“He’s amazing,” Martin Fuentes, a season ticket holder since 2009, said of Ballmer. “He definitely energizes a crowd, definitely a real fan and [I'm] looking forward to the next season.”

Such words would’ve seemed not only unusual, but downright ludicrous if spoken about a Clippers owner at any point in the past 33 years. Sterling was almost universally reviled by Clipper Nation, forcing fans into an uncomfortable cognitive dissonance in supporting an enterprise that lined his pockets—and will do so even more now, with Ballmer‘s $2 billion payout enriching the Sterling family trust.

In truth, the Clippers might never be truly cleansed of the residue from the Sterling era. Ballmer sees no need to rename this team, despite its long history of losing for a man who’s become persona non grata in America. “The Clippers are the hottest brand in basketball pretty much right now,” Ballmer insisted at a press conference after the event.

The Clippers haven’t exactly untethered themselves from the tainted Sterling name, either. Shelly Sterling, Donald’s estranged wife, squeezed plenty of perks out of the deal she helped usher along, including a pair of courtside seats and the title of “Clippers No. 1 Fan” (h/t’s Arash Markazi):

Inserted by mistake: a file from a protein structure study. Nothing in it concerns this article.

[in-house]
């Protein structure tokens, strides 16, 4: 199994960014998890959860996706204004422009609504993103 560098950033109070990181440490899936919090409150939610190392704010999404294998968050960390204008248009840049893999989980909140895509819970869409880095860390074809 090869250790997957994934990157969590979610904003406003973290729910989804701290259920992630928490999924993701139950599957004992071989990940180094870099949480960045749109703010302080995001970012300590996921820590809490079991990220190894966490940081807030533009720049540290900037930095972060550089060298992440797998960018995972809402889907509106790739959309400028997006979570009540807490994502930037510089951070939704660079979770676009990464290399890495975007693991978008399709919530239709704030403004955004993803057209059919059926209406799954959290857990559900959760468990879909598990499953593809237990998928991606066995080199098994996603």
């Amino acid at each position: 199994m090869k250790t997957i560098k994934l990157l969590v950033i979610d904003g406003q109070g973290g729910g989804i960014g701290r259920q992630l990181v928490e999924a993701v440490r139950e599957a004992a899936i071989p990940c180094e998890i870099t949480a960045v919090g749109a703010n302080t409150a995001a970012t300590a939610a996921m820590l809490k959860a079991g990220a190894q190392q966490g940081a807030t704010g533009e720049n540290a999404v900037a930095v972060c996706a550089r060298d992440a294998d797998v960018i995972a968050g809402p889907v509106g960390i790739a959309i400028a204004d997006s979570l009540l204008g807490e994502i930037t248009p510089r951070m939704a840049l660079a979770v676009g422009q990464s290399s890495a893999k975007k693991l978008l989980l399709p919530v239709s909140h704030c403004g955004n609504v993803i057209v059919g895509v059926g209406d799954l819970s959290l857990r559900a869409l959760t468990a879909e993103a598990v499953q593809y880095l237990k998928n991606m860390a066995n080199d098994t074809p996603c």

Shelly Sterling’s reputation, beyond her official fandom, has also been called into question. According to The Los Angeles Times‘ Nathan Fenno, Sterling was party to the housing discrimination for which her husband was taken to court by the Federal Housing Administration in 2009:

In a 2009 deposition, a tenant at one of the Sterling’s apartment buildings in Los Angeles County said that Rochelle Sterling called him a “black m—f—” during a discussion at the building.

Ballmer, though, insisted that Shelly’s role in this process warranted some sort of salvation. “Without her, this deal does not get done,” Ballmer said.

Indeed, it was Shelly’s victory over Donald during a recent probate trial in Los Angeles Superior Court that paved the way for Ballmer to take control of the team.

Even with Shelly’s ongoing involvement, much has changed for the franchise’s identity since those fateful days in late April.

“It’s almost like now they can say it and be proud of it, and I’m happy for them,” Rivers said about those Clippers faithful who were wary of touting their fandom during those troubled times.

To that effect, Clippers fans have nothing to worry about now. Ballmer reiterated that he won’t be moving the team closer to his home in the Pacific Northwest. “Seattle is not where the Clippers are going to play,” he said.

Instead, he hopes to be leading “I love Larry” chants—many of which he led during the Fan Festival—down Figueroa Street. The “Larry” in question is the Larry O’Brien Trophy, which is awarded to the NBA Finals champion every year.